Henri Matisse: Red Studio
I am a lover of beauty. I’m no philosopher and I can’t define beauty, but like everyone I know, I can spot it – or its absence. It expresses itself in an infinity of guises within the world of the arts, but these days it seems to be shy and requires some effort to be found. Frankly, most of what’s celebrated as “high art” in galleries and texts today leaves me covertly looking for the exits. So I was cheered to read Australian art critic Christopher Allen stating the case for beauty in a review of an exhibition of work by Berlinde de Bruyckere. These are the final paragraphs of his review.
There is a long history in the modernist tradition of assuming the beautiful must be a lie and that ugliness must be evidence of truth. One can understand the origin of this idea in a reaction against ossified academic standards, and simultaneously a revulsion against the hypocrisy of society. The modern world has seen more systematic moral dishonesty than any previous age, from Victorian moralism to political propaganda of all sorts and the manipulations of contemporary commercial culture.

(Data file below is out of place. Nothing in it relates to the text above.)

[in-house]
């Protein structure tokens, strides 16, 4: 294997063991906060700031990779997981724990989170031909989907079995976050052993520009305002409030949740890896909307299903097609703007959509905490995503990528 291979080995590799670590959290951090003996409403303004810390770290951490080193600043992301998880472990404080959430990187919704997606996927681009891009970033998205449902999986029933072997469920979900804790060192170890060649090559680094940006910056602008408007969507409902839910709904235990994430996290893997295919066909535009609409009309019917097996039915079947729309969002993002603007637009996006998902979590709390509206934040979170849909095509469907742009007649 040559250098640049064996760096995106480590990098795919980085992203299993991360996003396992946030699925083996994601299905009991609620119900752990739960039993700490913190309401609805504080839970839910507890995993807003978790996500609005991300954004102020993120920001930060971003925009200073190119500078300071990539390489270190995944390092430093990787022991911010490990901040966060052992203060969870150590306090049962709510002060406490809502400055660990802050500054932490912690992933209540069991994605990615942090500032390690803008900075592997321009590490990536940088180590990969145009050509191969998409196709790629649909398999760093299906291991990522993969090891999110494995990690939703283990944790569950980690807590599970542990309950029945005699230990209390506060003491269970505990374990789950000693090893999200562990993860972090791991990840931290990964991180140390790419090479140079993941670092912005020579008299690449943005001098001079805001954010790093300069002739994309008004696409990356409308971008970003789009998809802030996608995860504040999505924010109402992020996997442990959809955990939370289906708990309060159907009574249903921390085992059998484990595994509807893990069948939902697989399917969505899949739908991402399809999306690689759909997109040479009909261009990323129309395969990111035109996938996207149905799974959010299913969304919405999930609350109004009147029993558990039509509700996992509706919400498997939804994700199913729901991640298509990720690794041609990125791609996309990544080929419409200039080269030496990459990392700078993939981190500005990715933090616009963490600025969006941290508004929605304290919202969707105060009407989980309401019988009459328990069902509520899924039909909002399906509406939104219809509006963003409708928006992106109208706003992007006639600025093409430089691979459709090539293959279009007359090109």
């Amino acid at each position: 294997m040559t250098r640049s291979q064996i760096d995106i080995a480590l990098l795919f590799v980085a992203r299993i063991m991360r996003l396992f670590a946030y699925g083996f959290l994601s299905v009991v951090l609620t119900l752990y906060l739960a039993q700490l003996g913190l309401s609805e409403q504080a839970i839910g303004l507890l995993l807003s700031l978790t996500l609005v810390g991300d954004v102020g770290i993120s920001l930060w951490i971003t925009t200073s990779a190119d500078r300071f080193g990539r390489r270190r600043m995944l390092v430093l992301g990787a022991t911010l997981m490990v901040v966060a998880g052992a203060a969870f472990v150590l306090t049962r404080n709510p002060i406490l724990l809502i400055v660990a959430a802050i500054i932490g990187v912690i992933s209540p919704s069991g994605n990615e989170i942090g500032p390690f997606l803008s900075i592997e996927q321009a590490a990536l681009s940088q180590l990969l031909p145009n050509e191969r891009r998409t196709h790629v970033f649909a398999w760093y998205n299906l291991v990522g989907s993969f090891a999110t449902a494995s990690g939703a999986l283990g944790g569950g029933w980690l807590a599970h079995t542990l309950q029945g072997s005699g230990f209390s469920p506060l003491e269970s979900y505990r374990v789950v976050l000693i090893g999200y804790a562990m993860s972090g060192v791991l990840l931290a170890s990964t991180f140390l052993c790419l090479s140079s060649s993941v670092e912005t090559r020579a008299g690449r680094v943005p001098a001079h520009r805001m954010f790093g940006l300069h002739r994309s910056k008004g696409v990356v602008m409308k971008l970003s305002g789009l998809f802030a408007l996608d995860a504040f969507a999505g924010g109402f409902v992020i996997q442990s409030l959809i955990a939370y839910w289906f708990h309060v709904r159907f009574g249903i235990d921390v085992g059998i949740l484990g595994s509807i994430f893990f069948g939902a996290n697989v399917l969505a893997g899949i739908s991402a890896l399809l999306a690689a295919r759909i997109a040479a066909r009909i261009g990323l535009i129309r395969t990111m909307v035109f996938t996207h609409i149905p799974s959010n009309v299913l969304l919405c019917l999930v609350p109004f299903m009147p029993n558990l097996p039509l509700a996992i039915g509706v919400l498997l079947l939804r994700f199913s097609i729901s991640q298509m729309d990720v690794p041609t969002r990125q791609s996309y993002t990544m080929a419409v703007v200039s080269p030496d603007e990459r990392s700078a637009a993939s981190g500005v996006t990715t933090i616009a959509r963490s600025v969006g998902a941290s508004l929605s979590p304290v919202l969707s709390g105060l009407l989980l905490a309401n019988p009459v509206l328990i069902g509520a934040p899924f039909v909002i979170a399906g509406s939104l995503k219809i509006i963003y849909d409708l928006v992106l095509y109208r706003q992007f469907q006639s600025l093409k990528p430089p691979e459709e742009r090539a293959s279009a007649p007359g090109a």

But it is nonetheless a fallacy, like the mistaken assumption that cynicism is more likely to be correct than good faith. We have to reflect that if optimism can sometimes be stupidity, pessimism can often be cowardice. Hope and aspiration, even idealism, can be powerful forces for understanding the world; beauty, when real and not illusory, can be the deepest manifestation of the real. Truth, above all, is profoundly complex, and is never found in the self-indulgence of nihilism.
– Christopher Allen, The Weekend Australian, 23.06.12
To read the complete review: click here